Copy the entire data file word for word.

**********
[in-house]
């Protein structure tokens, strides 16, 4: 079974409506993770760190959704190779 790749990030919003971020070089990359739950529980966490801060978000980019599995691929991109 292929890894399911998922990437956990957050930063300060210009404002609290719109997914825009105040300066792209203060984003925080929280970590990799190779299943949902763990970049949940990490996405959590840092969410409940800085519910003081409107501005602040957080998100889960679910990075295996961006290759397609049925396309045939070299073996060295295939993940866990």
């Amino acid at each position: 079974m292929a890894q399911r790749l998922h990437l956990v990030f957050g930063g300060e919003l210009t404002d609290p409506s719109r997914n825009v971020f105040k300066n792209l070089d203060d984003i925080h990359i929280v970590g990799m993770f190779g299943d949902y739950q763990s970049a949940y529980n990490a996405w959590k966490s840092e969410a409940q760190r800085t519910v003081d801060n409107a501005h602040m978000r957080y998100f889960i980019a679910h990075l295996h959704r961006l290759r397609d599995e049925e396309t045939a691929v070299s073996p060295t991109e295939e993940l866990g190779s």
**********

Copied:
[in-house]
């Protein structure tokens, strides 16, 4: 079974409506993770760190959704190779 790749990030919003971020070089990359739950529980966490801060978000980019599995691929991109 292929890894399911998922990437956990957050930063300060210009404002609290719109997914825009105040300066792209203060984003925080929280970590990799190779299943949902763990970049949940990490996405959590840092969410409940800085519910003081409107501005602040957080998100889960679910990075295996961006290759397609049925396309045939070299073996060295295939993940866990």
């Amino acid at each position: 079974m292929a890894q399911r790749l998922h990437l956990v990030f957050g930063g300060e919003l210009t404002d609290p409506s719109r997914n825009v971020f105040k300066n792209l070089d203060d984003i925080h990359i929280v970590g990799m993770f190779g299943d949902y739950q763990s970049a949940y529980n990490a996405w959590k966490s840092e969410a409940q760190r800085t519910v003081d801060n409107a501005h602040m978000r957080y998100f889960i980019a679910h990075l295996h959704r961006l290759r397609d599995e049925e396309t045939a691929v070299s073996p060295t991109e295939e993940l866990g190779s």